Experts warn deer are destroying Pittsburgh's parks and moving into neighborhoods
By Andy Sheehan,2022-08-25
PITTSBURGH (KDKA) - Deer have taken over Pittsburgh's major parks and, having eaten their fill, are now roaming city streets and people's yards in search of gardens to browse.
Take a walk along the Bridle Trails of Schenley Park and you'll likely see lots of deer -- fawns and even six- and eight-point bucks moving through the woods. No one knows how many deer there are in Schenley. Estimates now range between 80 and 150. They're all doing what they do best: eating.
"There will be no trees," said naturalist Kate St. John.
St. John says the voracious browsers have eaten just about all of the native vegetation in the park, including the new trees vital to its future.
"During the winter they browse all the twigs. So, this would be a bitternut hickory tree someday but it's not going to make it because they keep eating it. It's going to be like bonsai," said St. John.
Just about all that's left in Schenley are invasive plants like saltgrass and grapevines, which prevent anything else from growing. St. John says we're at a crossroads and the future of the city's parks and the deer themselves lies in the balance.
"I don't know how long it will take for them to eat this to the point that there is nothing for them to eat, but that day will come, and they will either die or leave or both," St. John said.
It's already happening. Having eaten just about all there is to eat in Schenley, the deer have fanned out through the surrounding neighborhoods and can sometimes be seen in broad daylight roaming the streets in harm's way.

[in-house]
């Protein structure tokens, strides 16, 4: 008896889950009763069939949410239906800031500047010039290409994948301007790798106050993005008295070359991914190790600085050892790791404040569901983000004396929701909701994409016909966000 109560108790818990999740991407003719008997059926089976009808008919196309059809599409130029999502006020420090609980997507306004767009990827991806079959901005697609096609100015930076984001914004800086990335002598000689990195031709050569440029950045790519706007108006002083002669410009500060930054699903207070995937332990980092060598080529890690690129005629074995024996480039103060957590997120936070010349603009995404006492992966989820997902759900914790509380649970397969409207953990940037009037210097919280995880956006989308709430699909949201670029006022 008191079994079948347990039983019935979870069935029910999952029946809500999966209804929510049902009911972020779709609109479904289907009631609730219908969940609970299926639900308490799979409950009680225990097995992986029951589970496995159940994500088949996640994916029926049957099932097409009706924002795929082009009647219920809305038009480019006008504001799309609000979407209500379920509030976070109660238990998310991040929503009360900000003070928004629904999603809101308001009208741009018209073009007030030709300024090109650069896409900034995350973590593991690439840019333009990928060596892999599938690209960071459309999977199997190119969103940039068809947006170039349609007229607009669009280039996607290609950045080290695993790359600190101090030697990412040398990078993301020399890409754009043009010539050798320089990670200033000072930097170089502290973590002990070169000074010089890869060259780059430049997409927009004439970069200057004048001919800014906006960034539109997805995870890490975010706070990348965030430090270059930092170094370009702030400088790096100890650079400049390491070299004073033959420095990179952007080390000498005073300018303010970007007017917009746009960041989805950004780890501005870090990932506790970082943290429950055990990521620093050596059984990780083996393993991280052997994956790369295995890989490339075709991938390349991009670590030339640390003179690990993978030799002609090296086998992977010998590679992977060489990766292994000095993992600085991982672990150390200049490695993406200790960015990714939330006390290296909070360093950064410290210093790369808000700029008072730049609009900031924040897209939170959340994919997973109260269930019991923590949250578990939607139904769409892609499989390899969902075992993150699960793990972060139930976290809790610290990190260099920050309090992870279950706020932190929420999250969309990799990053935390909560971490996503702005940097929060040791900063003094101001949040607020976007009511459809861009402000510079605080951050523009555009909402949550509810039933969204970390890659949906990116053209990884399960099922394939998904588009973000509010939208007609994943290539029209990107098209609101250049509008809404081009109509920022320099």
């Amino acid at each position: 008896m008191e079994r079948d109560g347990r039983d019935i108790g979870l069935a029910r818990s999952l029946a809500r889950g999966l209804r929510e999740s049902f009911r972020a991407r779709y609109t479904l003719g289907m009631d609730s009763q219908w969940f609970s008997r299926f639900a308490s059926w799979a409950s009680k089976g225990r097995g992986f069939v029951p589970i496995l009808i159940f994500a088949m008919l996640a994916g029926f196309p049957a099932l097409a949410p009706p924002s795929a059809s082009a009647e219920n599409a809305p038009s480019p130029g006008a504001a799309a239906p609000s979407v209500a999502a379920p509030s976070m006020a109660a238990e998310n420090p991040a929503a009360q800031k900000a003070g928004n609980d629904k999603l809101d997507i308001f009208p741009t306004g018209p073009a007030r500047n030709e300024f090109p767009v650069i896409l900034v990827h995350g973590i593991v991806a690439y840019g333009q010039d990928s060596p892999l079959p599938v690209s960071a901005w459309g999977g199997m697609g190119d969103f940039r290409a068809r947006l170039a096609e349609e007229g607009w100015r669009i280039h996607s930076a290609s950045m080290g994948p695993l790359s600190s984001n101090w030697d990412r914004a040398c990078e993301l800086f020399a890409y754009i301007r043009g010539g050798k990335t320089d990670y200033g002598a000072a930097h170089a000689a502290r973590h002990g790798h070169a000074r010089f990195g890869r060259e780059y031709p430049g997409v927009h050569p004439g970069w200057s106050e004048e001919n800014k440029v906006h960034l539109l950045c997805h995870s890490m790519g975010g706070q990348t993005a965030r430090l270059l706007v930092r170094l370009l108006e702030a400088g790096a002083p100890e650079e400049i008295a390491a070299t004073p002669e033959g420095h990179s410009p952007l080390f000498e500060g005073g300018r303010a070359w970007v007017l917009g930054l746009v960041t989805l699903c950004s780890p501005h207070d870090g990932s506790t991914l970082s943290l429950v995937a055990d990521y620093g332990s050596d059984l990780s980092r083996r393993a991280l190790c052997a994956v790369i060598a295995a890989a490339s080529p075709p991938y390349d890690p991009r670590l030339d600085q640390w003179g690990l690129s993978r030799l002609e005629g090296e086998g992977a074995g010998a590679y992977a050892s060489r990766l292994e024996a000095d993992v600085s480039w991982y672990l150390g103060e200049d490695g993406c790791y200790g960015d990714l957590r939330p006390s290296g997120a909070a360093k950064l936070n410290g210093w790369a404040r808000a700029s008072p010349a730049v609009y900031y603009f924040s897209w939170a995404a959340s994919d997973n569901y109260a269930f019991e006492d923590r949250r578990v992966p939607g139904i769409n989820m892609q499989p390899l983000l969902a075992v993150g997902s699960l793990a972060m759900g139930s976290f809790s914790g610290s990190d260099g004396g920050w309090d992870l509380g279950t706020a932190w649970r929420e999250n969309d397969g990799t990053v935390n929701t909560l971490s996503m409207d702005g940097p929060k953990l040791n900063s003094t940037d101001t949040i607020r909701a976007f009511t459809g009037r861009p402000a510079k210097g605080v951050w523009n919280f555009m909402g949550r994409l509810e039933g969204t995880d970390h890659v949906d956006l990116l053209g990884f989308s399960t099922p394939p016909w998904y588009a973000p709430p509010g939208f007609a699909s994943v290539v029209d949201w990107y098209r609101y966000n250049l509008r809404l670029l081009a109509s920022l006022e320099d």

"We get a lot of kill from cars that run into them and then they get left on the side of the road until the city comes and picks them up, which is pretty disgusting," said Cookie Elbrling from Squirrel Hill.
But more often than not, they come out at night and wander into backyards to browse on people's gardens and bushes. Michael Dietrich in Squirrel Hill created an enclosure just to have some flowers.
"We wake up every morning and they're sleeping in the backyard. Then we know they're no longer happy living just in Schenley Park," Dietrich said.
With no natural predators and no public will to control it, the deer population has gone unchecked for decades. Pitt professor Walter Carson, who has studied them for all that time, says the damage to Schenley and other parks like Riverview and Frick will be irreversible unless bold action is taken soon, but he believes the public doesn't have the appetite to take it.
"You're going to have to kill a lot of deer and the only way to do that is probably to bring in hired guns to come in, with sharpshooters who don't give the deer a fair chance and they'll remove a lot," Carson said.
Sheehan: "There would be a lot of public opposition."
Carson: "A lot of opposition. It wouldn't surprise me if people were out with placards and signs: 'Stop the killing. Killing is never a solution to anything.'"
Right now, it's illegal to hunt in the city's parks and the city would have to apply to the Game Commission for an exemption and a permit. But all of that would also have the focus of an intense public debate that hasn't yet begun.